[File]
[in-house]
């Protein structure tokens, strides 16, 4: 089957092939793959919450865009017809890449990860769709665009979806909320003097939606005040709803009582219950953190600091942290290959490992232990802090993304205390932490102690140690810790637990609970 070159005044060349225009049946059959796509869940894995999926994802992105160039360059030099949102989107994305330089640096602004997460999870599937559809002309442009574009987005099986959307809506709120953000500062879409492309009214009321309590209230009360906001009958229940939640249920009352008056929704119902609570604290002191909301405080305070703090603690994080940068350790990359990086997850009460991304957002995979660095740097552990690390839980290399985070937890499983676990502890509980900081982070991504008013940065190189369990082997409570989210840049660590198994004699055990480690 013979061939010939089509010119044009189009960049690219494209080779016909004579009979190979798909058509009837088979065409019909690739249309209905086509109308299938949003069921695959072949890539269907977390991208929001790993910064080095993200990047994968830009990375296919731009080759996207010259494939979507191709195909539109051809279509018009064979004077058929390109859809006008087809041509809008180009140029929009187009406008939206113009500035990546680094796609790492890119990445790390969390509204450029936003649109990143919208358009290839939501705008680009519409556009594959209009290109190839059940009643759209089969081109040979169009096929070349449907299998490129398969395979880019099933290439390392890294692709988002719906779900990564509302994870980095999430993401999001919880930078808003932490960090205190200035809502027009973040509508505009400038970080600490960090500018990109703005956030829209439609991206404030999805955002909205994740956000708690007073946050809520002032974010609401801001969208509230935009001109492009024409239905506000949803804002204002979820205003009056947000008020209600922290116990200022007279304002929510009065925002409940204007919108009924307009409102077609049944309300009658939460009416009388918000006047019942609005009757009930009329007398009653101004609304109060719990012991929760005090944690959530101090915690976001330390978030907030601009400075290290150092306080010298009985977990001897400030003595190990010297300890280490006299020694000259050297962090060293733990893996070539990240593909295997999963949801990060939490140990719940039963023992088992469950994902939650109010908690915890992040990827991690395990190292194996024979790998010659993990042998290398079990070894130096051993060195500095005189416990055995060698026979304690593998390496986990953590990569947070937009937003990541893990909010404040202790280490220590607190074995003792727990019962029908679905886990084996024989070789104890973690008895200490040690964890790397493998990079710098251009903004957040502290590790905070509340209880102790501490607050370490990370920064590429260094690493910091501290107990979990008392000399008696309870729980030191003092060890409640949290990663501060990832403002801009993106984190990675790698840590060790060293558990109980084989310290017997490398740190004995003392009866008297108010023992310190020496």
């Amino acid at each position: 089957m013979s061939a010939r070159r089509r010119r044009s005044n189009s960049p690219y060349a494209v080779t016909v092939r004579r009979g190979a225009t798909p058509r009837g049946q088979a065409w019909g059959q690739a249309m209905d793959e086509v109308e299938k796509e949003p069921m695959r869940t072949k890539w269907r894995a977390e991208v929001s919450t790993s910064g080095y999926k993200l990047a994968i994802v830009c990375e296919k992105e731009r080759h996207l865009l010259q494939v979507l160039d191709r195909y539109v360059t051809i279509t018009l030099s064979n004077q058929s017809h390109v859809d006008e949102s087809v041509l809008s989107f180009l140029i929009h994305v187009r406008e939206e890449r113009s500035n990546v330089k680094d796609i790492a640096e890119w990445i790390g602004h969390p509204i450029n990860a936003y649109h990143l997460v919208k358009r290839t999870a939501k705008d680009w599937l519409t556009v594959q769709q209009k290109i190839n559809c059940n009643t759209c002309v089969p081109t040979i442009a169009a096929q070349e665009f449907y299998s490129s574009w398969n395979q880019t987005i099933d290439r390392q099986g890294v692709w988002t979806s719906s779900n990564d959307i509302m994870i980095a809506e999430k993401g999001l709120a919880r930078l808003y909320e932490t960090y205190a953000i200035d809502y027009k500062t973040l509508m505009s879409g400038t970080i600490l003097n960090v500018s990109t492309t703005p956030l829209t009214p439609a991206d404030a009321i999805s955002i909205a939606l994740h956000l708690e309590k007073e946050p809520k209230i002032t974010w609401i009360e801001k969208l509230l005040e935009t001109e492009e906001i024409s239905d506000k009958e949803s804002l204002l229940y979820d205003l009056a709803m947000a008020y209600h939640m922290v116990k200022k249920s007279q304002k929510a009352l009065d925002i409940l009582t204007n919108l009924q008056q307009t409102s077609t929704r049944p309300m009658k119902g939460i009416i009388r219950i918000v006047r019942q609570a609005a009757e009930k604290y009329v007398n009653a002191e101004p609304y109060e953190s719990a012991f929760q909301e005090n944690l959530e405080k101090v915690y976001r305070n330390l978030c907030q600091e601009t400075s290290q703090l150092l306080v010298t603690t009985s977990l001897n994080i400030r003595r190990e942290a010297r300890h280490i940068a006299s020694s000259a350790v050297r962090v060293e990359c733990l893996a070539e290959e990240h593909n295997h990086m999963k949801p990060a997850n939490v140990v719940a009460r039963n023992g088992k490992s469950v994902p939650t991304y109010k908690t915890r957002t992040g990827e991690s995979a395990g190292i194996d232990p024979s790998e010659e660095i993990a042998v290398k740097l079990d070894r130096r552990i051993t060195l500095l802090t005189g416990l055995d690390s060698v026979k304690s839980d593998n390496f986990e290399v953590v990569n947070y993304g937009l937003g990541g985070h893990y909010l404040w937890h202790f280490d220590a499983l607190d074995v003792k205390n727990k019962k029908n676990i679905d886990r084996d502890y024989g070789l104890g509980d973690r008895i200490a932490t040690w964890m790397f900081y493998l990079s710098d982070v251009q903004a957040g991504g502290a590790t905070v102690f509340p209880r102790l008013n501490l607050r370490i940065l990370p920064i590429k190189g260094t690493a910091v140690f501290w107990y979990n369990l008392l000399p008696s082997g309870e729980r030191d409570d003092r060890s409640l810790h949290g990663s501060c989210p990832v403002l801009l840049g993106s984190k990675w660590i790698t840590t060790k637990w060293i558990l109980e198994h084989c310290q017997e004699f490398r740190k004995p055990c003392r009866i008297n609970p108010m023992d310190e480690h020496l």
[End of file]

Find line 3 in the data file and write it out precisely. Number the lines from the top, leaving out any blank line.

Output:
């Amino acid at each position: 089957m013979s061939a010939r070159r089509r010119r044009s005044n189009s960049p690219y060349a494209v080779t016909v092939r004579r009979g190979a225009t798909p058509r009837g049946q088979a065409w019909g059959q690739a249309m209905d793959e086509v109308e299938k796509e949003p069921m695959r869940t072949k890539w269907r894995a977390e991208v929001s919450t790993s910064g080095y999926k993200l990047a994968i994802v830009c990375e296919k992105e731009r080759h996207l865009l010259q494939v979507l160039d191709r195909y539109v360059t051809i279509t018009l030099s064979n004077q058929s017809h390109v859809d006008e949102s087809v041509l809008s989107f180009l140029i929009h994305v187009r406008e939206e890449r113009s500035n990546v330089k680094d796609i790492a640096e890119w990445i790390g602004h969390p509204i450029n990860a936003y649109h990143l997460v919208k358009r290839t999870a939501k705008d680009w599937l519409t556009v594959q769709q209009k290109i190839n559809c059940n009643t759209c002309v089969p081109t040979i442009a169009a096929q070349e665009f449907y299998s490129s574009w398969n395979q880019t987005i099933d290439r390392q099986g890294v692709w988002t979806s719906s779900n990564d959307i509302m994870i980095a809506e999430k993401g999001l709120a919880r930078l808003y909320e932490t960090y205190a953000i200035d809502y027009k500062t973040l509508m505009s879409g400038t970080i600490l003097n960090v500018s990109t492309t703005p956030l829209t009214p439609a991206d404030a009321i999805s955002i909205a939606l994740h956000l708690e309590k007073e946050p809520k209230i002032t974010w609401i009360e801001k969208l509230l005040e935009t001109e492009e906001i024409s239905d506000k009958e949803s804002l204002l229940y979820d205003l009056a709803m947000a008020y209600h939640m922290v116990k200022k249920s007279q304002k929510a009352l009065d925002i409940l009582t204007n919108l009924q008056q307009t409102s077609t929704r049944p309300m009658k119902g939460i009416i009388r219950i918000v006047r019942q609570a609005a009757e009930k604290y009329v007398n009653a002191e101004p609304y109060e953190s719990a012991f929760q909301e005090n944690l959530e405080k101090v915690y976001r305070n330390l978030c907030q600091e601009t400075s290290q703090l150092l306080v010298t603690t009985s977990l001897n994080i400030r003595r190990e942290a010297r300890h280490i940068a006299s020694s000259a350790v050297r962090v060293e990359c733990l893996a070539e290959e990240h593909n295997h990086m999963k949801p990060a997850n939490v140990v719940a009460r039963n023992g088992k490992s469950v994902p939650t991304y109010k908690t915890r957002t992040g990827e991690s995979a395990g190292i194996d232990p024979s790998e010659e660095i993990a042998v290398k740097l079990d070894r130096r552990i051993t060195l500095l802090t005189g416990l055995d690390s060698v026979k304690s839980d593998n390496f986990e290399v953590v990569n947070y993304g937009l937003g990541g985070h893990y909010l404040w937890h202790f280490d220590a499983l607190d074995v003792k205390n727990k019962k029908n676990i679905d886990r084996d502890y024989g070789l104890g509980d973690r008895i200490a932490t040690w964890m790397f900081y493998l990079s710098d982070v251009q903004a957040g991504g502290a590790t905070v102690f509340p209880r102790l008013n501490l607050r370490i940065l990370p920064i590429k190189g260094t690493a910091v140690f501290w107990y979990n369990l008392l000399p008696s082997g309870e729980r030191d409570d003092r060890s409640l810790h949290g990663s501060c989210p990832v403002l801009l840049g993106s984190k990675w660590i790698t840590t060790k637990w060293i558990l109980e198994h084989c310290q017997e004699f490398r740190k004995p055990c003392r009866i008297n609970p108010m023992d310190e480690h020496l």